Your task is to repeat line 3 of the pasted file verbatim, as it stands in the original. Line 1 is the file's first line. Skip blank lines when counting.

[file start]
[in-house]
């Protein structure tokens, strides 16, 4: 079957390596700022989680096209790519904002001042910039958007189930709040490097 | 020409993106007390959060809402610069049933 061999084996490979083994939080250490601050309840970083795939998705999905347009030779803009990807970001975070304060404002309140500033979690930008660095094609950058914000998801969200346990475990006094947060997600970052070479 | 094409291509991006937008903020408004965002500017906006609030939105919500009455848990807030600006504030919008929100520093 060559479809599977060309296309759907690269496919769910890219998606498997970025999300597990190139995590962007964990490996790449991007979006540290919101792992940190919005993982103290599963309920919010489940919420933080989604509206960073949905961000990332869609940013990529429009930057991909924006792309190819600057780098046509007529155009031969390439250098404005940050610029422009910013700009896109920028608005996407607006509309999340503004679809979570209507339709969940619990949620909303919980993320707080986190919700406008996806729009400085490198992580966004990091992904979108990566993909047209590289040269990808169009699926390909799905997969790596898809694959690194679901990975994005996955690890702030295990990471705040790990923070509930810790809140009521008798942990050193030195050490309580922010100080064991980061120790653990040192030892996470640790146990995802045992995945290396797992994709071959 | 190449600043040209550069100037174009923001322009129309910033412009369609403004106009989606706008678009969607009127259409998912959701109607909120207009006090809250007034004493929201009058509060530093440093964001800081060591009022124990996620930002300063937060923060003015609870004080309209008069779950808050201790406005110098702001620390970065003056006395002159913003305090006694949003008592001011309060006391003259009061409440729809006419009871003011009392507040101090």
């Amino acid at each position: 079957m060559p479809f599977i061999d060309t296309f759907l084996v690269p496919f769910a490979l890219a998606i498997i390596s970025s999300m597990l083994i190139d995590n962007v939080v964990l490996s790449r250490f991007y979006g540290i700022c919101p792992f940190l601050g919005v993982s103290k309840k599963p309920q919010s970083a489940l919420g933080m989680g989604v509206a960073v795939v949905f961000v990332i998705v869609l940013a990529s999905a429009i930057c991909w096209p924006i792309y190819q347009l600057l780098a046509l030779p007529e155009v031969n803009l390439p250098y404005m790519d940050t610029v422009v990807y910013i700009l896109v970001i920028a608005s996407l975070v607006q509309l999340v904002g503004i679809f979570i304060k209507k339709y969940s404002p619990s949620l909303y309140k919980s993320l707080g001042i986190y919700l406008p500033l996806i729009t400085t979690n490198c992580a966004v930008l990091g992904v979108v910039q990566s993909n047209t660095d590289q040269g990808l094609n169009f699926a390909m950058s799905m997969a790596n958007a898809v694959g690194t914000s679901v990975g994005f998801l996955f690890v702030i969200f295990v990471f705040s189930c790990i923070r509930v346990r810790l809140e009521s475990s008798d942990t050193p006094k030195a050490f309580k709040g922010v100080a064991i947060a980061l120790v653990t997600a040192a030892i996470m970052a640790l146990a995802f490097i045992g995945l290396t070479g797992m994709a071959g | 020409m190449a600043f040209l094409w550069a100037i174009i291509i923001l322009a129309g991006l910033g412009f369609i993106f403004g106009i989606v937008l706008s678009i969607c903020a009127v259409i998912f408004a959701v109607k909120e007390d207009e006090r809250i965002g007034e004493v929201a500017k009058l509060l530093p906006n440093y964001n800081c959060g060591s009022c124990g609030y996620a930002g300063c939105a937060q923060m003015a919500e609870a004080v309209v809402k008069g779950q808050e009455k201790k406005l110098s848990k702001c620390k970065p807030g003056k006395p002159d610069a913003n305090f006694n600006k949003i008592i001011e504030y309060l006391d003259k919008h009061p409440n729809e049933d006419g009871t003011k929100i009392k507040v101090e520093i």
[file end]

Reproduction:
């Amino acid at each position: 079957m060559p479809f599977i061999d060309t296309f759907l084996v690269p496919f769910a490979l890219a998606i498997i390596s970025s999300m597990l083994i190139d995590n962007v939080v964990l490996s790449r250490f991007y979006g540290i700022c919101p792992f940190l601050g919005v993982s103290k309840k599963p309920q919010s970083a489940l919420g933080m989680g989604v509206a960073v795939v949905f961000v990332i998705v869609l940013a990529s999905a429009i930057c991909w096209p924006i792309y190819q347009l600057l780098a046509l030779p007529e155009v031969n803009l390439p250098y404005m790519d940050t610029v422009v990807y910013i700009l896109v970001i920028a608005s996407l975070v607006q509309l999340v904002g503004i679809f979570i304060k209507k339709y969940s404002p619990s949620l909303y309140k919980s993320l707080g001042i986190y919700l406008p500033l996806i729009t400085t979690n490198c992580a966004v930008l990091g992904v979108v910039q990566s993909n047209t660095d590289q040269g990808l094609n169009f699926a390909m950058s799905m997969a790596n958007a898809v694959g690194t914000s679901v990975g994005f998801l996955f690890v702030i969200f295990v990471f705040s189930c790990i923070r509930v346990r810790l809140e009521s475990s008798d942990t050193p006094k030195a050490f309580k709040g922010v100080a064991i947060a980061l120790v653990t997600a040192a030892i996470m970052a640790l146990a995802f490097i045992g995945l290396t070479g797992m994709a071959g | 020409m190449a600043f040209l094409w550069a100037i174009i291509i923001l322009a129309g991006l910033g412009f369609i993106f403004g106009i989606v937008l706008s678009i969607c903020a009127v259409i998912f408004a959701v109607k909120e007390d207009e006090r809250i965002g007034e004493v929201a500017k009058l509060l530093p906006n440093y964001n800081c959060g060591s009022c124990g609030y996620a930002g300063c939105a937060q923060m003015a919500e609870a004080v309209v809402k008069g779950q808050e009455k201790k406005l110098s848990k702001c620390k970065p807030g003056k006395p002159d610069a913003n305090f006694n600006k949003i008592i001011e504030y309060l006391d003259k919008h009061p409440n729809e049933d006419g009871t003011k929100i009392k507040v101090e520093i």